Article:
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Ben Jones
Ben Jones, UK Lawyer
Category: Employment Law
Satisfied Customers: 49796
Experience:  Qualified Employment Solicitor - Please start your question with 'For Ben Jones'
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Ben, I have now received a reply from HR today via the post,

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I have now received a reply from HR today via the post, and according to the appeal procedure I have to make the appeal within 5 days even though this has taken over 4 weeks to conclude from their end.
It has been rejected on my main point which was the fact I had applied for a Supervisors role and not a Team Leader role, but the manager has said that these are interchangeable and that the content of the role are the same. They have also mentioned that India use the term team leader, and this is why this is often used. At no point was this mentioned to me.
I did bring some other points up with regards ***** ***** ranking, and that I was not advised in a timely manner that my manager considered that I was not meeting the requirements after I had raised concerns about him managing me as he had little man management skills.
Not sure where I stand, very unhappy do not want to go back....... Can scan items over to you if required.
Suzi Thomas
Hello, my name is ***** ***** it is my pleasure to assist you with your question today. What do you specifically wish to know about your position?
Customer: replied 2 years ago.

I guess I just want to know if I have grounds for an appeal? I cannot appeal on any of the same points I have already raised. I was not told that a team lead,supervisor were interchangeable and they were not in other roles I had successfully performed for this company in different dept.

s Thomas

Hi, you are usually still able to appeal on points which were considered in the initial grievance hearing. The ACAS Code states:
“Where an employee feels that their grievance has not been satisfactorily resolved they should appeal. They should let their employer know the grounds for their appeal without unreasonable delay and in writing.”
The appeal is really a second opinion so to speak because it would involve a new manager reviewing the case and either agreeing with the original decision or overturning it. So the grounds for appeal could be anything really and even something which has already been looked at previously. You have nothing to lose by making an appeal anyway – the worst that could happen is that the original decision stands. However, if you are unhappy and do not wish to continue working for them, then there is probably no point in appealing. That is when you can consider the constructive dismissal option as discussed in my original advice.
I hope this has answered your query. Please take a second to leave a positive rating, or if you need me to clarify anything before you go - please get back to me and I will assist further as best as I can. Thank you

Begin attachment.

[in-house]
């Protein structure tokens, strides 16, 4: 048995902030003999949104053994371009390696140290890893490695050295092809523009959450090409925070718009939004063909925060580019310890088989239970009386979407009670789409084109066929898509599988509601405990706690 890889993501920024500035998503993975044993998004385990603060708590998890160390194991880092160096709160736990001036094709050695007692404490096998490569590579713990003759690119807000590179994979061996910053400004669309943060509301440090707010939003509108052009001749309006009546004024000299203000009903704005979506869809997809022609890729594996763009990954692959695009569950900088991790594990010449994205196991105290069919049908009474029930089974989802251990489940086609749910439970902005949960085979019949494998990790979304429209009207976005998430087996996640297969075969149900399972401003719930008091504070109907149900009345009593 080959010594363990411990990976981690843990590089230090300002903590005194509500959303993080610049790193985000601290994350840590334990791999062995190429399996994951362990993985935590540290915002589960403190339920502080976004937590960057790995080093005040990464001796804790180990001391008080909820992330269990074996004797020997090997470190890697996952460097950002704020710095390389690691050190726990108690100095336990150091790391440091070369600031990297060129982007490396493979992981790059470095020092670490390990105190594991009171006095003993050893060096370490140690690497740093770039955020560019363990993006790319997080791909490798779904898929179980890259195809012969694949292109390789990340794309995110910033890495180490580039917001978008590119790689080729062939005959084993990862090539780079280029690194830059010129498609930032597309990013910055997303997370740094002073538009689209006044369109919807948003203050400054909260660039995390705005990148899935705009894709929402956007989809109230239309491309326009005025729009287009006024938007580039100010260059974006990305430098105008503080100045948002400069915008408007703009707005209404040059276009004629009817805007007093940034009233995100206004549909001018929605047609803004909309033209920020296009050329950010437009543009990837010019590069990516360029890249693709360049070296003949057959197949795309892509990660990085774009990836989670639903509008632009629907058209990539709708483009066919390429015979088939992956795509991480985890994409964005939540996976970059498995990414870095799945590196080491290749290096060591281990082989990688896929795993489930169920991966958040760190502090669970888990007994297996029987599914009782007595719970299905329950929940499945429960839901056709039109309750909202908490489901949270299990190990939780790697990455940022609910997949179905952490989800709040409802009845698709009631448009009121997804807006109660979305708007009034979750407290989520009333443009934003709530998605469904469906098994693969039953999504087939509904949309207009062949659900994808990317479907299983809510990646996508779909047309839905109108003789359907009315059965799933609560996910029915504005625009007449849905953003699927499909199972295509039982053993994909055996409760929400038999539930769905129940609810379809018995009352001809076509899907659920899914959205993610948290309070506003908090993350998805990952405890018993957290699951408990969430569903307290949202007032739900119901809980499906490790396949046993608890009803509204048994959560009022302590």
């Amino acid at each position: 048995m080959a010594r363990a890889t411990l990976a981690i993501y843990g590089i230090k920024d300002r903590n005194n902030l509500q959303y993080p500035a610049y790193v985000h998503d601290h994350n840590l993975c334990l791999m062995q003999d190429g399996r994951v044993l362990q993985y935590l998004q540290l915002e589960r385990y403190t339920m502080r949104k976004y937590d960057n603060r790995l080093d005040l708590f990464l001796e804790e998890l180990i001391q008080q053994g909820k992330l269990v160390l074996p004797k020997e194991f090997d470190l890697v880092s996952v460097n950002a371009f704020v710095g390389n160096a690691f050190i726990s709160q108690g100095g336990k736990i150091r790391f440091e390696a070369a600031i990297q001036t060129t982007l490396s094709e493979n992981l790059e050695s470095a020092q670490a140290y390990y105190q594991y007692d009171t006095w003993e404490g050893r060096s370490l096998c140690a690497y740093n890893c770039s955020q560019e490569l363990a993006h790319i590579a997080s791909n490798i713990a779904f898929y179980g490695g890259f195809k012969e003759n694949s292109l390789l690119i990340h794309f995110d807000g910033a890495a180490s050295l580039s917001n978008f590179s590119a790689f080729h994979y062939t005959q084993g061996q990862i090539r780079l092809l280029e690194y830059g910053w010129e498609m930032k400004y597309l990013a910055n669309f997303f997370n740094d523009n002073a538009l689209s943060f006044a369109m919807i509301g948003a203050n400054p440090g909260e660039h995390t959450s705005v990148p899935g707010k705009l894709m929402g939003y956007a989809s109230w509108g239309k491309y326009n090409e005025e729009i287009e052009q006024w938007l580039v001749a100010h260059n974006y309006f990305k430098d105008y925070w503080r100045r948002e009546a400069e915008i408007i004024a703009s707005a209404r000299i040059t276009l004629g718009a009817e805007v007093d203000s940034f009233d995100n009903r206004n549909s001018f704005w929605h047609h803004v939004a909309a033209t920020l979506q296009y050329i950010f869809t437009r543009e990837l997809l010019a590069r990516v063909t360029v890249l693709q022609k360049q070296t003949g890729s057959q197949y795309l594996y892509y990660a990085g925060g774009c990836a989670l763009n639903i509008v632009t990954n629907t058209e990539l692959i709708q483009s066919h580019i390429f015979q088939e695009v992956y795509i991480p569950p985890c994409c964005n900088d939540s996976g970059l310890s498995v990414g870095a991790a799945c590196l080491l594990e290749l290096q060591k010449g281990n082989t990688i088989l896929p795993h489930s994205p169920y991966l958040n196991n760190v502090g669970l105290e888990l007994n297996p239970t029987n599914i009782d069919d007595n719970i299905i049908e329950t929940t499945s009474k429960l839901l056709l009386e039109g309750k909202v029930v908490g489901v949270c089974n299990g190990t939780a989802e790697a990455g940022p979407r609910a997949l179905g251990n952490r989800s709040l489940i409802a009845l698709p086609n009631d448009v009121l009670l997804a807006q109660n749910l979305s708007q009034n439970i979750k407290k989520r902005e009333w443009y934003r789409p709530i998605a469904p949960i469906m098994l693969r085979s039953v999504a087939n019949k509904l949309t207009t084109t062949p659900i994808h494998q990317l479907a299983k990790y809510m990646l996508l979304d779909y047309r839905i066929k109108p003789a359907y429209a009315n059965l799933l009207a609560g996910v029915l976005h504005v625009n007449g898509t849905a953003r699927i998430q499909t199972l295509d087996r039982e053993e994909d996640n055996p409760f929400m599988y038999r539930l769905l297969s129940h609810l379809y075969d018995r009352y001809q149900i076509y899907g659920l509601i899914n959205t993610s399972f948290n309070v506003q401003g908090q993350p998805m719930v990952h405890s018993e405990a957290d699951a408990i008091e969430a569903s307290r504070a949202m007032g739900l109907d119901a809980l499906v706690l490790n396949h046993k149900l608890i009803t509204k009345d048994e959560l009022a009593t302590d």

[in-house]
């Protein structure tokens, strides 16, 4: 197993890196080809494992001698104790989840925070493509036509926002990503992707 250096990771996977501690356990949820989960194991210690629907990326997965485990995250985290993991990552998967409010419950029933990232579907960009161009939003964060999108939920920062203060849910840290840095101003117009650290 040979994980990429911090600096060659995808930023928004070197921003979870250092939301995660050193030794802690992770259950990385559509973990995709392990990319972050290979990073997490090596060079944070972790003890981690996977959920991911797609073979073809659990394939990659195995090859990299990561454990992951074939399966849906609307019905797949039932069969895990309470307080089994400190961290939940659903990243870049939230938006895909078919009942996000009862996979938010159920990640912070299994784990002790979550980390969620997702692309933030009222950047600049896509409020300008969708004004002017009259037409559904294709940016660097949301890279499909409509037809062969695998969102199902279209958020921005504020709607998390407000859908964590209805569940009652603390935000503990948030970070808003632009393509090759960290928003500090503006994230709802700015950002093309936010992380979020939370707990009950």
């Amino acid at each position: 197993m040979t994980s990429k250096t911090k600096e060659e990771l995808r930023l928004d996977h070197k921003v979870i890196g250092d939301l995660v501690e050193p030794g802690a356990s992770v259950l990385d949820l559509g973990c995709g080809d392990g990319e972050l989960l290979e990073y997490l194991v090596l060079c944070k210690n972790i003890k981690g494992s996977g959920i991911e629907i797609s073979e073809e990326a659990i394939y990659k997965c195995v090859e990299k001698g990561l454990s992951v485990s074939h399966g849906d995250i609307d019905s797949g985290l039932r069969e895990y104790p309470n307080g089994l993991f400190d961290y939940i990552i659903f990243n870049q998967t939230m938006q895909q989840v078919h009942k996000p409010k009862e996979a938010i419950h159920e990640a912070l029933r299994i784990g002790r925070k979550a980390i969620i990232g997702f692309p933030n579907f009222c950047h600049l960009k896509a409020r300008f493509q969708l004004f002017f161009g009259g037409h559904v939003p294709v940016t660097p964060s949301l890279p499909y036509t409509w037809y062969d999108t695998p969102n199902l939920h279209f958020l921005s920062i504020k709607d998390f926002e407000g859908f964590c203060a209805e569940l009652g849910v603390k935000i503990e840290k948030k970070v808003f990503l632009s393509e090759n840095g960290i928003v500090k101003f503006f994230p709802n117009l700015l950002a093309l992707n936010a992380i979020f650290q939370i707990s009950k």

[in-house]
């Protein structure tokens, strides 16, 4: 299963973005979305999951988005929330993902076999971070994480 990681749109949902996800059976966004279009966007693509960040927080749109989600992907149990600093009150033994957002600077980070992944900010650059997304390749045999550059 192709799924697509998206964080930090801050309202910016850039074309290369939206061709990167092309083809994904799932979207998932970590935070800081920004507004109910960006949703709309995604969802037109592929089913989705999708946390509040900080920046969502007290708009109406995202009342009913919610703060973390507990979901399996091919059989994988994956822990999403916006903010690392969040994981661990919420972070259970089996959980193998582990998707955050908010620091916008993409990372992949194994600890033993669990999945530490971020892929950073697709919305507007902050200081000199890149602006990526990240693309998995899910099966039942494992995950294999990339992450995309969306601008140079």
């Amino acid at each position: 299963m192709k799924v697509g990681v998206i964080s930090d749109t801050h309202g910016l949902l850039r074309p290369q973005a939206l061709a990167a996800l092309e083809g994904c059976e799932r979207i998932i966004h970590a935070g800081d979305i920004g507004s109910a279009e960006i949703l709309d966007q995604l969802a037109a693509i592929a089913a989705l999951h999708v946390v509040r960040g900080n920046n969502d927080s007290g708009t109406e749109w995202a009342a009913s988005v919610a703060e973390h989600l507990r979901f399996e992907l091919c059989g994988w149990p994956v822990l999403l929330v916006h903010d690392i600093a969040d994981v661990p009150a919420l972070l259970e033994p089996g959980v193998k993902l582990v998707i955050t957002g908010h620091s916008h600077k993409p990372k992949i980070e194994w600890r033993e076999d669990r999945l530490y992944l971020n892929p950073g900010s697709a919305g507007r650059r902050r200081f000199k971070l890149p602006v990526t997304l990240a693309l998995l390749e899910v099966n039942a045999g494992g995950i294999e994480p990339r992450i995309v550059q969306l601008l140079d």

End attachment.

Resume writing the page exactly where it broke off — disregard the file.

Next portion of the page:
Customer: replied 2 years ago.

how do I frame the appeal are there certain information I have to include? Also what would an average cost of a constructive dismissal case cost? And do need a solicit r to bring such a case to an employer?

whilst I do not want to be there I have worked for 13 years and awant a better conclusion I guess. I will appeal and have to be brave if unsuccessful. Just need help in how I frame a response and what should be included.

S Thomas

In an appeal all you would be required to state is the grounds of appeal, the rest will really be discussed in the appeal hearing when you verbally discuss it with the appeals officer. So all you need is to list the reasons on which you do not agree the original decision was reached.
To claim constructive dismissal would cost around £1,200 to take to a hearing and these are only the tribunal costs. You can make the claim yourself wend represent yourself but if you want a solicitor then obviously it would add a lot more to the costs, maybe a couple of thousand.
Ben Jones and other Employment Law Specialists are ready to help you
Customer: replied 2 years ago.


I have appealed due to the response given my the managers concerned, they were untruthful (surprise) I have nothing to lose they can't sack me after 13 years!!!

I guess my only concern here is you say if this also goes against me I then walk out with immediate effect stating "constructive dismissal" how likely is it to win a case like this? How long do these cases go on for? You also state it is hard to prove, and obviously I have bills and a mortgage to pay so this fills me with trepidation......

S Thomas

It is very difficult to say whether you can win a case like this or not, I have very limited information to go by and you really need someone to conduct a full case analysis before they can advise you properly on your prospects of success. So I cannot really state how likely you are to succeed in a claim. In terms of how long they take, it will be months for sure, but they can take longer if there are delays in the tribunal, but I would say probably 6 months is normal. But it can be hard to prove because the burden of proof is on you to show that what you allege happened is true and that it was serious enough to justify you resigning and claiming constructive dismissal. If you were dismissed and claimed unfair dismissal then it is for the employer to prove that they had a fair reason to dismiss you and it was all above board, but in a constructive dismissal case the burden of proof switches to you.